Drew Davidson, who is clearly better than me with deadlines (given that I kept him waiting 21 weeks past mine to deliver an article for Well Played 3.0), returns to us with another fascinating cross-cultural look at games. Inspired by the concept of bite-sizability and just as low on time to game as the rest of us, today talks about how snacks and games can co-relate, and what we can learn from each when thinking about good design. You’re on, Drew!
by Drew Davidson
Penny Arcade recently satirized the snack food industry in a series of three strips titled “The Globfather.” What got them going was PepsiCo’s new product, Tropolis, and how it’s an attempt to “snackify” beverages, or “drinkify” snacks, or maybe both. Regardless, this brought to mind a New York Times article from 2006 (“Twelve Easy Pieces”) that described food snackability and how the food industry was trying to snackify apples. Snackability is a term for how easy and convenient it is to eat a food. Lay’s slogan for their potato chips, “You can’t just eat one,” cuts right to the quick. The more snackable it is, the more we’ll eat. And the NYT article looked at how research had shown that while we don’t snack on a whole apple, we do snack on apple slices, often eating more than an apple’s worth.
At the time, this got me thinking about how casual games are a lot like snacks. We can’t just eat one potato chip, and we take just one more turn at a game. In both cases, it’s about making it extremely easy and convenient to have another, then another and then another. So, if we can snack our way through a game; are games also like food, in that some are more snackable than others? And if so, how and what does that mean in terms of the design of their gameplay?
Then in 2007, the March issue of Wired focused on the snackification of pop culture. The copy in the byline of the feature article couldn’t have put it better; “Movies, TV, songs, games. Pop culture now comes packaged like cookies or chips, in bite-size bits for high-speed munching. It’s instant entertainment – and boy, is it tasty.” Also, they mentioned minigames as snacks even, so the idea of games as snacks had some merit it seemed.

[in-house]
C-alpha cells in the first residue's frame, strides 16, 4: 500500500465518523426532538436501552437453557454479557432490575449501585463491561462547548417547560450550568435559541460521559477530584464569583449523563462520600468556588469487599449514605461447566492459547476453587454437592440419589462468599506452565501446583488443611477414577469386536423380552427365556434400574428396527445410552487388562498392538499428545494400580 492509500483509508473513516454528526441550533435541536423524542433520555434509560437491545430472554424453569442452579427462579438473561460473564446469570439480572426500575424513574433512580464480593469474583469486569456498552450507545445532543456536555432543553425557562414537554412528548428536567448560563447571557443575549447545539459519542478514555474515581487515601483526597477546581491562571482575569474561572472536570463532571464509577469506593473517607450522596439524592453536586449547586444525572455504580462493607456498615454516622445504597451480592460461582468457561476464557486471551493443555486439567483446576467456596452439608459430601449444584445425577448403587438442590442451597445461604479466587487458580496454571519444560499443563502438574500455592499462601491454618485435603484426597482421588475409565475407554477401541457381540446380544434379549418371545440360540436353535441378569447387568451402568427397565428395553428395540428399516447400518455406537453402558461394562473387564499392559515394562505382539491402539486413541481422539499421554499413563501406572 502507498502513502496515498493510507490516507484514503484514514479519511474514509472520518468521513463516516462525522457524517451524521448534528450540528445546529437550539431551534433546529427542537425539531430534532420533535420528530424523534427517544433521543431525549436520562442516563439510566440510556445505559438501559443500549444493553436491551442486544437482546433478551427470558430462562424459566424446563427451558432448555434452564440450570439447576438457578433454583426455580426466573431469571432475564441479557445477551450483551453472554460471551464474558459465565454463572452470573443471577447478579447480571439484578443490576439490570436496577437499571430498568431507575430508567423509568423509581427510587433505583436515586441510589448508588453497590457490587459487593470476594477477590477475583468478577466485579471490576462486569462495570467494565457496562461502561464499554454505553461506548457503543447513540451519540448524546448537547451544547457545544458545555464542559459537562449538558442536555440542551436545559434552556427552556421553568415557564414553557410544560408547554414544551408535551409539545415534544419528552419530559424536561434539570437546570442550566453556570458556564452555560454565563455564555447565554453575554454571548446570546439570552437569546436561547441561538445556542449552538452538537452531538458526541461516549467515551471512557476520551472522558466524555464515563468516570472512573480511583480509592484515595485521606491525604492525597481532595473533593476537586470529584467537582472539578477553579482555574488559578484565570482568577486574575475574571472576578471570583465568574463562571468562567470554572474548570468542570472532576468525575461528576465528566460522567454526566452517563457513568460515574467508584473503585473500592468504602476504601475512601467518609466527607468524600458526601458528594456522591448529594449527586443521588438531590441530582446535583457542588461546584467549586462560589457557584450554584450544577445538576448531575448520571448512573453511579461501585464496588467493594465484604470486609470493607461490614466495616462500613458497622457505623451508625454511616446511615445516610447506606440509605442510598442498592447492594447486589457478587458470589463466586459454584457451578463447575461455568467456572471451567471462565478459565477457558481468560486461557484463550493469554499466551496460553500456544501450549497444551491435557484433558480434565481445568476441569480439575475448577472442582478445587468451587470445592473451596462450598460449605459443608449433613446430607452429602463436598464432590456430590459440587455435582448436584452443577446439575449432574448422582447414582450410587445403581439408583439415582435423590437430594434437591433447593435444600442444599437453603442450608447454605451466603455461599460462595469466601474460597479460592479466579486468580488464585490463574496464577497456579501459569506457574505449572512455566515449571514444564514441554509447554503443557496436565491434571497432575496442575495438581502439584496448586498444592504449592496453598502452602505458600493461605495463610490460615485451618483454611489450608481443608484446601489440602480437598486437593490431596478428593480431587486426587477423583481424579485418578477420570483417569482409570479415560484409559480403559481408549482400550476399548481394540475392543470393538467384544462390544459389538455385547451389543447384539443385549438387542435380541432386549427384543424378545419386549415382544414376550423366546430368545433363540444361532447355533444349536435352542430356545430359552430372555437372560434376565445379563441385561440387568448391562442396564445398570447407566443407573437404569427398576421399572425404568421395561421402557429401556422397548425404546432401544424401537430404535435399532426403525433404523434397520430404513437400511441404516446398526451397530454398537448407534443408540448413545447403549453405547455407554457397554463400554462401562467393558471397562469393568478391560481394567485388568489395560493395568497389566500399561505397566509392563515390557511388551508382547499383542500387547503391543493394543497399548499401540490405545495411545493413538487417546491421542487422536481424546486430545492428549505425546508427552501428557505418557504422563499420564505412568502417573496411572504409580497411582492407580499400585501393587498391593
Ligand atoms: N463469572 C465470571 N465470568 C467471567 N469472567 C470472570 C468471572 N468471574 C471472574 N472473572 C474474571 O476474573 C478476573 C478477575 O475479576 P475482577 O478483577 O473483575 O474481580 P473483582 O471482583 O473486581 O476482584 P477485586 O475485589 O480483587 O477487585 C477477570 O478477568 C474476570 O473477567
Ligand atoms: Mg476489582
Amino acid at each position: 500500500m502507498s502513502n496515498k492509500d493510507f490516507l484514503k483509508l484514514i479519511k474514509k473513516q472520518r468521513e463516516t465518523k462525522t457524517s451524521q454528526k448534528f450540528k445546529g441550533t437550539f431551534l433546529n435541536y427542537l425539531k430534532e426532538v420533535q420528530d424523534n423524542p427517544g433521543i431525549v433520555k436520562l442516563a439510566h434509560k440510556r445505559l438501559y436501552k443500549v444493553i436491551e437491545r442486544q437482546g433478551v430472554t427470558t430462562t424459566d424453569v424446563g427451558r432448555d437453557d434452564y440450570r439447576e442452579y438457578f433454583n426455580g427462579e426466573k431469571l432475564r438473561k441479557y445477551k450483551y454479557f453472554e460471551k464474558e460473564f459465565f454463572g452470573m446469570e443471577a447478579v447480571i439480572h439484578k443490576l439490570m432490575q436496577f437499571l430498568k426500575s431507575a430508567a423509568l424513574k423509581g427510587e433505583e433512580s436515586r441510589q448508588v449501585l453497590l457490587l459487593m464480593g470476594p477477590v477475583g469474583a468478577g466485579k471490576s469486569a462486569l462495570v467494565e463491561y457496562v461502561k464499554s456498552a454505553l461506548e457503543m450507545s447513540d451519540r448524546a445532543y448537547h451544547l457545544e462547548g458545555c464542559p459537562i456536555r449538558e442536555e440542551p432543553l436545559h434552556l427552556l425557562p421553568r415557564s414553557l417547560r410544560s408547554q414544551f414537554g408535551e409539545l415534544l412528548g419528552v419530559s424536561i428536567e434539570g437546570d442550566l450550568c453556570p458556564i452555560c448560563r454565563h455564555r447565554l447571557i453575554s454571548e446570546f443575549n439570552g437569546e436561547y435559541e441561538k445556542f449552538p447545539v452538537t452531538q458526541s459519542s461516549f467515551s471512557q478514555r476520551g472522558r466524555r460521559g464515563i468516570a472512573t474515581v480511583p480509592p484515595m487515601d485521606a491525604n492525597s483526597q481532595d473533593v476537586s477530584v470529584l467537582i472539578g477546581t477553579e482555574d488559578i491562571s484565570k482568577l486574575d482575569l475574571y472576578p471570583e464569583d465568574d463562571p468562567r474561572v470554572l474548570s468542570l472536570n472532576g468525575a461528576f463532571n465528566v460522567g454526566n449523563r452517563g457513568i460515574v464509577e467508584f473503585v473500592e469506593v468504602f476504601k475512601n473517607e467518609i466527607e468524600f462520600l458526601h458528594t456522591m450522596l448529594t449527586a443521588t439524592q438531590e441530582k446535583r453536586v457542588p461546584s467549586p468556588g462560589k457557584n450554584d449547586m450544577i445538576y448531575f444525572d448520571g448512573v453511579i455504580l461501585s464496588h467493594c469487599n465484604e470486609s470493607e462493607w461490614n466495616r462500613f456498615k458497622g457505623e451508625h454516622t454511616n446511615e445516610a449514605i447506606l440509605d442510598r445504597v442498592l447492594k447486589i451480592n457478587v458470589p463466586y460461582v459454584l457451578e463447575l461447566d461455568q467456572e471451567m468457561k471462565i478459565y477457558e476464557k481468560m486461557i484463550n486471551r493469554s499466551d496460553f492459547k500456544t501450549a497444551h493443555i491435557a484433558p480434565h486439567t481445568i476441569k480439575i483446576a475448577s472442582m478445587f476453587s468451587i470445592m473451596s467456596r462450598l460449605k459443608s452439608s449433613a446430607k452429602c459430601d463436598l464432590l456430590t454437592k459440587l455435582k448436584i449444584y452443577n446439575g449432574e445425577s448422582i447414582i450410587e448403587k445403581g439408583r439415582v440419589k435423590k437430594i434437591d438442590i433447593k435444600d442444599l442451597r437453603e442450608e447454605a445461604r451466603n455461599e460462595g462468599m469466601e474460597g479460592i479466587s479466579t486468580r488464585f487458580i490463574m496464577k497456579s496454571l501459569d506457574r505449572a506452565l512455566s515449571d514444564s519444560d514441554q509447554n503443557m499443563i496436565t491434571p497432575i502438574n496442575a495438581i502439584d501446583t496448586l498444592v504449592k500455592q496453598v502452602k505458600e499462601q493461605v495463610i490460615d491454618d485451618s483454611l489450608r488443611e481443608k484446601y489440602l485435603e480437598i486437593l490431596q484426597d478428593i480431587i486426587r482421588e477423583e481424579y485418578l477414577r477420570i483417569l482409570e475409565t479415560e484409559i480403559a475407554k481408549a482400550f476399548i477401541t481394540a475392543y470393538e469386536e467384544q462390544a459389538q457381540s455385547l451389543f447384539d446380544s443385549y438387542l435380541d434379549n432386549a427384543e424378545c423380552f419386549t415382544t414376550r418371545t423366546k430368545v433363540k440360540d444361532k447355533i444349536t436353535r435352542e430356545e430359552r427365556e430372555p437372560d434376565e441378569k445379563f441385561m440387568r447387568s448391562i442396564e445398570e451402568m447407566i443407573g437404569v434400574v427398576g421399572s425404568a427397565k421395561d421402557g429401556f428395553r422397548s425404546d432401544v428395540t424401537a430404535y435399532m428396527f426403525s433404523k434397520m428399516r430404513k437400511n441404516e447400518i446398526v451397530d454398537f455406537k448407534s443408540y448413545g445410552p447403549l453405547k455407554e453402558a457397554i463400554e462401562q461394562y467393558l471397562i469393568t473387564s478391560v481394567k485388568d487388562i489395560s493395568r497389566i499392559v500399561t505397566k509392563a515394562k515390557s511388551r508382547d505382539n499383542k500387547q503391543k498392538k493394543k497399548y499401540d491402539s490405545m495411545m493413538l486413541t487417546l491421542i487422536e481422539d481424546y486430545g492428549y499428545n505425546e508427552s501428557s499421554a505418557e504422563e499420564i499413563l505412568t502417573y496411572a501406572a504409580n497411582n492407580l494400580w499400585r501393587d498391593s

And I’ve been talking about this with Troy Whitlock, a creative director and game designer in the casual game space. He has helped to refine these ideas about snacks and games that I’d initially just been noodling around with. Together, we started to more clearly articulate a concept of snackable gameplay, and a lot of the characteristics and mechanics mentioned below came from our discussions.
Thinking about snackable gameplay, a defining characteristic revolves around time. Snackable gameplay comes in short bursts of time, making it really easy to take another turn. At first, I thought of this only in terms of casual games, but I’ve come to see how it can be found in almost any type of game. So a casual game like Peggle makes it really easy to keep playing for another quick round, while the more complex Civilization series are the classic “just one more turn” games.
Another defining characteristic of snackable gameplay is that it creates play experiences that feel complete in themselves. On a micro level, it encapsulates a game’s tension of rising challenges and gratifying rewards in each short play session. These snackable moments can stand on their own as gameplay experiences, and can also tie together into a larger game experience with a longer challenge and reward cycle. Game Dev Story does this well, with a nice integration of snackable micro activities (making games) within the game’s macro activity (running a studio) that combine together so that we have multiple rewarding moments across our playing experience. Snackable gameplay’s challenge/reward processes are just smaller and shorter which makes it easier to continue to play one more turn again and again.